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Satyr VI. The Spleen



Hail to the sacred silence of this Grove
Hail to the greens below the greens above
Oft have I found beneath these shady trees
A reall in imaginary bliss
for they my fancy sooth she's a cheat
Which can agreably adorn deceit
some state of life she draws with pleasing art
brings Enchanted reason to her part
Reason awhile is captive by consent
acts from all its rigid rules unbent
from our own selves conceales our reall case
Nor shows us what may be but what may please
When I by these am from my self with drawn
I straight become what ere I think upon

Now do I turn a statesman of the rate
that furnishes the world beside with chat
I many use I make a friend of none
if I flatter tis my prince alone
Mankind well versd in various villany
Misrepresent each study'd Case to me
in long petitions a present fee
sayes one your Lordship has ye royall ear
I some articles against me fear
for sinking publick funds in such a year
Then on my chair he layes a bag of coin
Nor dares to offer what he woud have mine
Another cryes I want a place at Court
Your Lships word woud make ye buisness short
I present two hundred guinnys for't
This as I take it is a life of state
when I think of this I think Ime great
But now a leaf is noisy by my head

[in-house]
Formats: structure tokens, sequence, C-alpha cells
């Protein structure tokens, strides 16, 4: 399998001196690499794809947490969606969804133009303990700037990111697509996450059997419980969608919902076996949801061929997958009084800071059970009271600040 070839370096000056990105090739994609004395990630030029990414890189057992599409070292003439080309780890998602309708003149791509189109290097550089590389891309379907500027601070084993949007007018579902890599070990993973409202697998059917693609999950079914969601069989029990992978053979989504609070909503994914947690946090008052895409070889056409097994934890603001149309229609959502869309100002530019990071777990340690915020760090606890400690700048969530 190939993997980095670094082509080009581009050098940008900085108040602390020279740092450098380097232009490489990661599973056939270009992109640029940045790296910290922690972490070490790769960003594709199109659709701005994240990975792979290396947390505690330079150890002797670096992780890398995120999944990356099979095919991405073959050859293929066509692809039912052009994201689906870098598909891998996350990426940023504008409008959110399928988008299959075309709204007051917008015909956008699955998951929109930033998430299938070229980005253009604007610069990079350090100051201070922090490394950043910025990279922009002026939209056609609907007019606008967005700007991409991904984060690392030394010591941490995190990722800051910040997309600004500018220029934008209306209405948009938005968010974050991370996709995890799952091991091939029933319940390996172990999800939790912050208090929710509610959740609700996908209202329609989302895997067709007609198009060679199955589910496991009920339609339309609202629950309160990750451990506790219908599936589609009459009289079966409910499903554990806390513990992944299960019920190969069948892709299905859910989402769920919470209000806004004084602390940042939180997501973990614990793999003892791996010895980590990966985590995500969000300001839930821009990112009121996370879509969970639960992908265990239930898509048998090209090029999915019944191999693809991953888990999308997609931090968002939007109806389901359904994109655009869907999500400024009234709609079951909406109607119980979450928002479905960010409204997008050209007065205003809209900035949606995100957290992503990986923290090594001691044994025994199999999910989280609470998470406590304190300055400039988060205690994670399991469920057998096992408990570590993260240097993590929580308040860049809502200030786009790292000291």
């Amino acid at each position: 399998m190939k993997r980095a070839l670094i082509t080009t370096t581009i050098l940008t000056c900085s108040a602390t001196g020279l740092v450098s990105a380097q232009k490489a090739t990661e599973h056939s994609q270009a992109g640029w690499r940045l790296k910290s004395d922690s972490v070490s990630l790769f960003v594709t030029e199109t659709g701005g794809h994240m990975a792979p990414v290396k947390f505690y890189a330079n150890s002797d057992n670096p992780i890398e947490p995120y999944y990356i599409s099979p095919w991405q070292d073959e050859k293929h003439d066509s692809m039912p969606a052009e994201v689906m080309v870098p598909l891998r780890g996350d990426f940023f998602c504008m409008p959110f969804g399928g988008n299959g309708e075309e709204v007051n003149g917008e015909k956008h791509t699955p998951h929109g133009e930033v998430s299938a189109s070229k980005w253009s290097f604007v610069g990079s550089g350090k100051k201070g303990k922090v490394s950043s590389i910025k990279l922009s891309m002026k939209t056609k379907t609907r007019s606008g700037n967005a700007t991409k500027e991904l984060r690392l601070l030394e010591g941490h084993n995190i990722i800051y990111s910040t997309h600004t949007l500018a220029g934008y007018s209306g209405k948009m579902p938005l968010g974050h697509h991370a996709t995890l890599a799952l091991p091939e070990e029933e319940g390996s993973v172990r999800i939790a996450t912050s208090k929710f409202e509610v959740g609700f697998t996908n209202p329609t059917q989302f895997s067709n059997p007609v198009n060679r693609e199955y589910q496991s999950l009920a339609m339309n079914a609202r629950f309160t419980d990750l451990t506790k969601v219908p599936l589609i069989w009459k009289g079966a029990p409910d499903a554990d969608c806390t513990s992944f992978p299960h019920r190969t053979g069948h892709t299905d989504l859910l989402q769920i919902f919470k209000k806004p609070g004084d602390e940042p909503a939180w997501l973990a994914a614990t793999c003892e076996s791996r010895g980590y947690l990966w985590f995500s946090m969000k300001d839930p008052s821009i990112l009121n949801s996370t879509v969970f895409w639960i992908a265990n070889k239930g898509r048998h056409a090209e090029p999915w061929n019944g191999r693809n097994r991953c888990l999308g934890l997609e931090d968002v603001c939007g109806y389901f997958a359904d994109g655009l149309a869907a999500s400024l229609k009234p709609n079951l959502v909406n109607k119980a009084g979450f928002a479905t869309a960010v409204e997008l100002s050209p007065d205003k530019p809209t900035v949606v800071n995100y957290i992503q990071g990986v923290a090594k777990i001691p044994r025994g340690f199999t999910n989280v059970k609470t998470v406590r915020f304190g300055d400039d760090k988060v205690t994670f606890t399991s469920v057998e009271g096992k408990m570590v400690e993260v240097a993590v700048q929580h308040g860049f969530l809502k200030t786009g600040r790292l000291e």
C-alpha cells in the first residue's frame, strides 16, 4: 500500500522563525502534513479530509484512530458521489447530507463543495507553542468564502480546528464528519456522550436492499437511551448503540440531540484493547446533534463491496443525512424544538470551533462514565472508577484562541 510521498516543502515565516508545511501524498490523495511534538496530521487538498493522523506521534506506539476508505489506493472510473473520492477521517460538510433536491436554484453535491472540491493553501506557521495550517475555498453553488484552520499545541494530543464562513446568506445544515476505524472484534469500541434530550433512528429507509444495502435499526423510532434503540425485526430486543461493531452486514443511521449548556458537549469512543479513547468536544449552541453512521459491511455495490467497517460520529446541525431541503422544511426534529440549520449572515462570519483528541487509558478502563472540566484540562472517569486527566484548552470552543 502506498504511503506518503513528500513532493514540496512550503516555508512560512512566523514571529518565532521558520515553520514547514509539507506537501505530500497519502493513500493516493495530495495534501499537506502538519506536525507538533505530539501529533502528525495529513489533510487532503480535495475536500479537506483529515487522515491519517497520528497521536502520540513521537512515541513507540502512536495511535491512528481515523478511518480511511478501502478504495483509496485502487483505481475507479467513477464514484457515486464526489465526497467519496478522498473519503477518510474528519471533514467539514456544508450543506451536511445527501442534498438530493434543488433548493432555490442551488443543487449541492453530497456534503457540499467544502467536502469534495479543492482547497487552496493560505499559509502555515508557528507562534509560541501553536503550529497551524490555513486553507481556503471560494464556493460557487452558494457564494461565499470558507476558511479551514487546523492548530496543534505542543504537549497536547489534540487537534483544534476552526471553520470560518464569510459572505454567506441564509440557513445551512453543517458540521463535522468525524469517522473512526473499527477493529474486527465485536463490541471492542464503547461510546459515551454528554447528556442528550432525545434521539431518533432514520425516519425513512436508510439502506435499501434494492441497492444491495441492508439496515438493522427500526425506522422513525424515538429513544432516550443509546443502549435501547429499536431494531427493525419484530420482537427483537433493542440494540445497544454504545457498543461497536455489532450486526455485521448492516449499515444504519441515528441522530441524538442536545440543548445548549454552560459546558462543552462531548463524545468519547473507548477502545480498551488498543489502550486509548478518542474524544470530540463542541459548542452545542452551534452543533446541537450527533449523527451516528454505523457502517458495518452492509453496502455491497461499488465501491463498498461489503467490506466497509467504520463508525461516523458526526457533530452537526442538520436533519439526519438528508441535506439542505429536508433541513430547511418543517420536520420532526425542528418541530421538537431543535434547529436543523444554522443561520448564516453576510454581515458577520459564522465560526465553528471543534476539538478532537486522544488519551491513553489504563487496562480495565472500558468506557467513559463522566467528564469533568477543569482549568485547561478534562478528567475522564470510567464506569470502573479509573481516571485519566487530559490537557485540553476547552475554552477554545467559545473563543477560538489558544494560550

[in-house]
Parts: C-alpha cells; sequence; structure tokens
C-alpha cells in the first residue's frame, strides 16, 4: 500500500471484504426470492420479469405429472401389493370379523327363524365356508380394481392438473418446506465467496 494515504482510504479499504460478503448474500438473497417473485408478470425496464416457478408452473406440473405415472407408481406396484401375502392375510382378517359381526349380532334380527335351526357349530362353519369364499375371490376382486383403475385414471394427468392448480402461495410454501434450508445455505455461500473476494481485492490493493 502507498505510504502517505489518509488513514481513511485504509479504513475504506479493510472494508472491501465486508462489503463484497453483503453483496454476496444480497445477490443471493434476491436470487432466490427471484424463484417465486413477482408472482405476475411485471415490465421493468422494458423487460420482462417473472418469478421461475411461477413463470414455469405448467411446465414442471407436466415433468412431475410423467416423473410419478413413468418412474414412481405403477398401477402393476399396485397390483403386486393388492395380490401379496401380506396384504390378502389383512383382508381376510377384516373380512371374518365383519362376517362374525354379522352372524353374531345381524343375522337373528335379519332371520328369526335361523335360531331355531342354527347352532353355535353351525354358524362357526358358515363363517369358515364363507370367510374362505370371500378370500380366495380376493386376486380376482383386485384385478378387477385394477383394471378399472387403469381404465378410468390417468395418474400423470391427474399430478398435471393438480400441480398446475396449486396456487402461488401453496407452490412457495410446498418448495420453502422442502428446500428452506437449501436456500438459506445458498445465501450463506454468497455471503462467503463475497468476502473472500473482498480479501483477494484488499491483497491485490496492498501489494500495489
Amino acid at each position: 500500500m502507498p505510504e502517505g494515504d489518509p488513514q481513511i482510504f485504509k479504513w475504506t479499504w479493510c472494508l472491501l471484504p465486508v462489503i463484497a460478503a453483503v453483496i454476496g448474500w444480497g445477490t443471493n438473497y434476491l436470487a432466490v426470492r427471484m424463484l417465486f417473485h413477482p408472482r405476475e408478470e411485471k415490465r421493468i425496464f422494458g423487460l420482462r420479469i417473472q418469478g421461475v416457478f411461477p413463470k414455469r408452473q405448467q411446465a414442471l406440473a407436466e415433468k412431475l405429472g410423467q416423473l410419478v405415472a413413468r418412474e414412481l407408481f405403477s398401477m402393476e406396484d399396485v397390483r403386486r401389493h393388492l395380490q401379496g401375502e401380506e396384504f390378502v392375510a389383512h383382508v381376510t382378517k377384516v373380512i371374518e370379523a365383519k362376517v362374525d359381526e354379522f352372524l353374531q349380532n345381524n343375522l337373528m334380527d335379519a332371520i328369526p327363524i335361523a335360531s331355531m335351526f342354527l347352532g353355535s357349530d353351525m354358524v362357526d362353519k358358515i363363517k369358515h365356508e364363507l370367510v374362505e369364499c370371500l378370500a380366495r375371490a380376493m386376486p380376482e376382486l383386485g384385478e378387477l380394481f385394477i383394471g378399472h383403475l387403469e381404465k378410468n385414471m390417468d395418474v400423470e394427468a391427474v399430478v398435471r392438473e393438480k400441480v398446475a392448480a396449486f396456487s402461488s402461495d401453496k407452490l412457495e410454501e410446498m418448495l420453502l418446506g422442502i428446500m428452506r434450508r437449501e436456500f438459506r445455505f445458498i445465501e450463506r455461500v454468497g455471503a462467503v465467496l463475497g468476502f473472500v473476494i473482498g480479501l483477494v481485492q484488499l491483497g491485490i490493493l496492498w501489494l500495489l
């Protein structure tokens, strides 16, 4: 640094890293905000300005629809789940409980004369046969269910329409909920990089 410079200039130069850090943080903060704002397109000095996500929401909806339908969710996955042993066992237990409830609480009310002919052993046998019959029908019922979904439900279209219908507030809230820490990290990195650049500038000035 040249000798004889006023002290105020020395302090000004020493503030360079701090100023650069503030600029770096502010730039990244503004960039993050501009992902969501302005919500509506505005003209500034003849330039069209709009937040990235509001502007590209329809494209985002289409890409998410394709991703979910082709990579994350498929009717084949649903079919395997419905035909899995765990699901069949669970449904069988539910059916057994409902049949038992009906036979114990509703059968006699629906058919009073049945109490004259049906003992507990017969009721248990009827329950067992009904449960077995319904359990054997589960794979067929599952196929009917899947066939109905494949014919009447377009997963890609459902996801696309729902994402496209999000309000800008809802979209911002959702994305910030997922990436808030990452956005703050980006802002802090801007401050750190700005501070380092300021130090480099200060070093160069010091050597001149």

My chain is broke all my greatness fled
In vain I woud recall the vanishd thought
Something I know did please I cant tell what
as I hunt the traces of my mind
In a new whim a new delight I find

Now among books my chief diversion lyes
I affect to be thought wondrous wise
in strange experiment discovery's
On All ye sorts shapes of flyes I read
Or print a book of shells as Lister did
when I meet a thing unknown till yn
I write for Holland to ye Learned men
the subtiltys of schooles with ease I cutt
Where learnings nothing but a meer dispute
With Ipse Dixit's fixd for arguments
quibbles formd by rules hid with pains
Waging a warr of words in spight of sense
My skill in many languages is shown
Altho' I gracefully can speak in none
No Cares no business do my brain molest
the world admires the treasures of my breast
I in barren satisfaction rest

Here do I change Insensibly again
my gay fancy paints another scene
Heark or a pleasing madness charms my sense
Or I hear songs well tund instruments
Yes tis a ball where I with airs cloths
Engage the Ladys outshine the beaus
I chuse a creature beautious as the light
Of her I beg she denys a night
Scorn with the fair does still attendant go
they're proud because their outward charms they know
fondly think them reasons to be so
But passion hearts of any temper moves
Anon shes complaisant anon she loves
When sated with the bliss their arms I quitt
I boast my triumph to each friend I meet
for men are now so scandalously vain
They think it less of pleasure to obtain
their Joys then tell 'em or'e to other men
more of grief to hide the ripe amour
then twas to smother infant love before
I drink I dance I swear I shake ye dice
try each path of pleasurable vice